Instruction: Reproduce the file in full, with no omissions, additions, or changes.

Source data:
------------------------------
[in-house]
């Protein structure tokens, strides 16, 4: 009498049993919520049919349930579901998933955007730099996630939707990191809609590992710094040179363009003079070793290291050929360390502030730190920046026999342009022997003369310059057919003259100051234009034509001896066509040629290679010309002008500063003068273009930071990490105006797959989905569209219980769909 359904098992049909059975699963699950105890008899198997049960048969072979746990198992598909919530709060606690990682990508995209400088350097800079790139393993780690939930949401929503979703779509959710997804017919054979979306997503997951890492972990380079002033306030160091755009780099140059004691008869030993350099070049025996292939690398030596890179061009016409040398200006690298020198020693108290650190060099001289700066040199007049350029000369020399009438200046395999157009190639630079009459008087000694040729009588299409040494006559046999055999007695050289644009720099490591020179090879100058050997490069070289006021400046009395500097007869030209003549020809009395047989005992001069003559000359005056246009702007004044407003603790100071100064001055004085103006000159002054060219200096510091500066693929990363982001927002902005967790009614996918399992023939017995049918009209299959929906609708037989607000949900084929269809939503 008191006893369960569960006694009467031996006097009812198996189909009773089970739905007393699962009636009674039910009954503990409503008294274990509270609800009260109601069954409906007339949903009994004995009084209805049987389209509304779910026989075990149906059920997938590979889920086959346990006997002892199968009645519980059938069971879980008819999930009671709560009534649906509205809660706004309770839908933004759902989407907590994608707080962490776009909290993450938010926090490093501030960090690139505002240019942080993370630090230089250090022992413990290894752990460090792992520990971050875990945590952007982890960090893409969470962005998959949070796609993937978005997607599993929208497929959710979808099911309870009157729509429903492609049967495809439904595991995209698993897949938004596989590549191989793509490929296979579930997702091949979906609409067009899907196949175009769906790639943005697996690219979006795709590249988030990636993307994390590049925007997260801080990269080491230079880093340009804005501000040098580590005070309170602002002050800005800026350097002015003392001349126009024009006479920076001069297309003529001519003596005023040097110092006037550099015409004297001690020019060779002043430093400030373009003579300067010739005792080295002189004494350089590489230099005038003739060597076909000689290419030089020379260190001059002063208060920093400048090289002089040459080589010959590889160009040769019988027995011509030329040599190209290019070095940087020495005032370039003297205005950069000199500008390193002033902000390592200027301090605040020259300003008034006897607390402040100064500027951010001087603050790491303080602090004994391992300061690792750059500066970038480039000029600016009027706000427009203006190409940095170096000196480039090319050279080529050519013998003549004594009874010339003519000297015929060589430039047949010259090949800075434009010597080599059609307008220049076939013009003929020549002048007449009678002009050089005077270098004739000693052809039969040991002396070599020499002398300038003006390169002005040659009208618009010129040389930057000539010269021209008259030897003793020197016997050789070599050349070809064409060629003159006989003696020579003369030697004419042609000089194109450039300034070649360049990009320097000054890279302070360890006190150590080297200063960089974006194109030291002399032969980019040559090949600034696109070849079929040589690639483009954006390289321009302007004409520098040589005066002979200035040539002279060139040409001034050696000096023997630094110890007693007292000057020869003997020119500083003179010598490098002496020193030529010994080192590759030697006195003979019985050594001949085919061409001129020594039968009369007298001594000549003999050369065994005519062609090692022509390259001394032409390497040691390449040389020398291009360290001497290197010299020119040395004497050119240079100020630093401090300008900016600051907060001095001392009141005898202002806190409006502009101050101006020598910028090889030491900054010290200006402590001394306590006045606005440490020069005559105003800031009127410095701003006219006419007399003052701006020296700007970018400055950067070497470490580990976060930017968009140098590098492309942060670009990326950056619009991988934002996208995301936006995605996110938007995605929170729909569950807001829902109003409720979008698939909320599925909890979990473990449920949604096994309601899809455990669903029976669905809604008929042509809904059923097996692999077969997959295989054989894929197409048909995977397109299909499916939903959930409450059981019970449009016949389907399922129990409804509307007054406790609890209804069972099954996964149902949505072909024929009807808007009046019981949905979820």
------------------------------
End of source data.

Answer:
[in-house]
């Protein structure tokens, strides 16, 4: 009498049993919520049919349930579901998933955007730099996630939707990191809609590992710094040179363009003079070793290291050929360390502030730190920046026999342009022997003369310059057919003259100051234009034509001896066509040629290679010309002008500063003068273009930071990490105006797959989905569209219980769909 359904098992049909059975699963699950105890008899198997049960048969072979746990198992598909919530709060606690990682990508995209400088350097800079790139393993780690939930949401929503979703779509959710997804017919054979979306997503997951890492972990380079002033306030160091755009780099140059004691008869030993350099070049025996292939690398030596890179061009016409040398200006690298020198020693108290650190060099001289700066040199007049350029000369020399009438200046395999157009190639630079009459008087000694040729009588299409040494006559046999055999007695050289644009720099490591020179090879100058050997490069070289006021400046009395500097007869030209003549020809009395047989005992001069003559000359005056246009702007004044407003603790100071100064001055004085103006000159002054060219200096510091500066693929990363982001927002902005967790009614996918399992023939017995049918009209299959929906609708037989607000949900084929269809939503 008191006893369960569960006694009467031996006097009812198996189909009773089970739905007393699962009636009674039910009954503990409503008294274990509270609800009260109601069954409906007339949903009994004995009084209805049987389209509304779910026989075990149906059920997938590979889920086959346990006997002892199968009645519980059938069971879980008819999930009671709560009534649906509205809660706004309770839908933004759902989407907590994608707080962490776009909290993450938010926090490093501030960090690139505002240019942080993370630090230089250090022992413990290894752990460090792992520990971050875990945590952007982890960090893409969470962005998959949070796609993937978005997607599993929208497929959710979808099911309870009157729509429903492609049967495809439904595991995209698993897949938004596989590549191989793509490929296979579930997702091949979906609409067009899907196949175009769906790639943005697996690219979006795709590249988030990636993307994390590049925007997260801080990269080491230079880093340009804005501000040098580590005070309170602002002050800005800026350097002015003392001349126009024009006479920076001069297309003529001519003596005023040097110092006037550099015409004297001690020019060779002043430093400030373009003579300067010739005792080295002189004494350089590489230099005038003739060597076909000689290419030089020379260190001059002063208060920093400048090289002089040459080589010959590889160009040769019988027995011509030329040599190209290019070095940087020495005032370039003297205005950069000199500008390193002033902000390592200027301090605040020259300003008034006897607390402040100064500027951010001087603050790491303080602090004994391992300061690792750059500066970038480039000029600016009027706000427009203006190409940095170096000196480039090319050279080529050519013998003549004594009874010339003519000297015929060589430039047949010259090949800075434009010597080599059609307008220049076939013009003929020549002048007449009678002009050089005077270098004739000693052809039969040991002396070599020499002398300038003006390169002005040659009208618009010129040389930057000539010269021209008259030897003793020197016997050789070599050349070809064409060629003159006989003696020579003369030697004419042609000089194109450039300034070649360049990009320097000054890279302070360890006190150590080297200063960089974006194109030291002399032969980019040559090949600034696109070849079929040589690639483009954006390289321009302007004409520098040589005066002979200035040539002279060139040409001034050696000096023997630094110890007693007292000057020869003997020119500083003179010598490098002496020193030529010994080192590759030697006195003979019985050594001949085919061409001129020594039968009369007298001594000549003999050369065994005519062609090692022509390259001394032409390497040691390449040389020398291009360290001497290197010299020119040395004497050119240079100020630093401090300008900016600051907060001095001392009141005898202002806190409006502009101050101006020598910028090889030491900054010290200006402590001394306590006045606005440490020069005559105003800031009127410095701003006219006419007399003052701006020296700007970018400055950067070497470490580990976060930017968009140098590098492309942060670009990326950056619009991988934002996208995301936006995605996110938007995605929170729909569950807001829902109003409720979008698939909320599925909890979990473990449920949604096994309601899809455990669903029976669905809604008929042509809904059923097996692999077969997959295989054989894929197409048909995977397109299909499916939903959930409450059981019970449009016949389907399922129990409804509307007054406790609890209804069972099954996964149902949505072909024929009807808007009046019981949905979820």